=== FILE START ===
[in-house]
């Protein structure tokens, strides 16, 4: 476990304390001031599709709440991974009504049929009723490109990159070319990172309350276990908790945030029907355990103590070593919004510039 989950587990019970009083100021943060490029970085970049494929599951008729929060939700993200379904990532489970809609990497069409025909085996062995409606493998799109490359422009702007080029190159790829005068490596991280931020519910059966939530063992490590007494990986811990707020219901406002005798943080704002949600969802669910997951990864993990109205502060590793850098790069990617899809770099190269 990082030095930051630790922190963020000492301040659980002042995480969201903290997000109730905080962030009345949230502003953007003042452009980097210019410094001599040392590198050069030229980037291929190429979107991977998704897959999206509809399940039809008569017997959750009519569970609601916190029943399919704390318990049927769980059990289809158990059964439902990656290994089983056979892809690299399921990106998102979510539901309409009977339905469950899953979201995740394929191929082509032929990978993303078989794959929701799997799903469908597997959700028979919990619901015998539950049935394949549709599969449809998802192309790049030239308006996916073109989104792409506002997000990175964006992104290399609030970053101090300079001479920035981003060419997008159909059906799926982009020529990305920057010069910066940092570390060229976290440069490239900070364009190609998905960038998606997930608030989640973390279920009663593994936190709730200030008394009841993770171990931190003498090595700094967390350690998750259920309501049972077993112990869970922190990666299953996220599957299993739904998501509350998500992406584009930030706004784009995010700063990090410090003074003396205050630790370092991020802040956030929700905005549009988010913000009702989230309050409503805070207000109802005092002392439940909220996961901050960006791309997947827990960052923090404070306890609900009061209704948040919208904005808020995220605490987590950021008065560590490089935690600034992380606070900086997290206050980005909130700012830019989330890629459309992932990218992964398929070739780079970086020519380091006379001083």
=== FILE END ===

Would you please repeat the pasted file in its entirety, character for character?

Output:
[in-house]
């Protein structure tokens, strides 16, 4: 476990304390001031599709709440991974009504049929009723490109990159070319990172309350276990908790945030029907355990103590070593919004510039 989950587990019970009083100021943060490029970085970049494929599951008729929060939700993200379904990532489970809609990497069409025909085996062995409606493998799109490359422009702007080029190159790829005068490596991280931020519910059966939530063992490590007494990986811990707020219901406002005798943080704002949600969802669910997951990864993990109205502060590793850098790069990617899809770099190269 990082030095930051630790922190963020000492301040659980002042995480969201903290997000109730905080962030009345949230502003953007003042452009980097210019410094001599040392590198050069030229980037291929190429979107991977998704897959999206509809399940039809008569017997959750009519569970609601916190029943399919704390318990049927769980059990289809158990059964439902990656290994089983056979892809690299399921990106998102979510539901309409009977339905469950899953979201995740394929191929082509032929990978993303078989794959929701799997799903469908597997959700028979919990619901015998539950049935394949549709599969449809998802192309790049030239308006996916073109989104792409506002997000990175964006992104290399609030970053101090300079001479920035981003060419997008159909059906799926982009020529990305920057010069910066940092570390060229976290440069490239900070364009190609998905960038998606997930608030989640973390279920009663593994936190709730200030008394009841993770171990931190003498090595700094967390350690998750259920309501049972077993112990869970922190990666299953996220599957299993739904998501509350998500992406584009930030706004784009995010700063990090410090003074003396205050630790370092991020802040956030929700905005549009988010913000009702989230309050409503805070207000109802005092002392439940909220996961901050960006791309997947827990960052923090404070306890609900009061209704948040919208904005808020995220605490987590950021008065560590490089935690600034992380606070900086997290206050980005909130700012830019989330890629459309992932990218992964398929070739780079970086020519380091006379001083």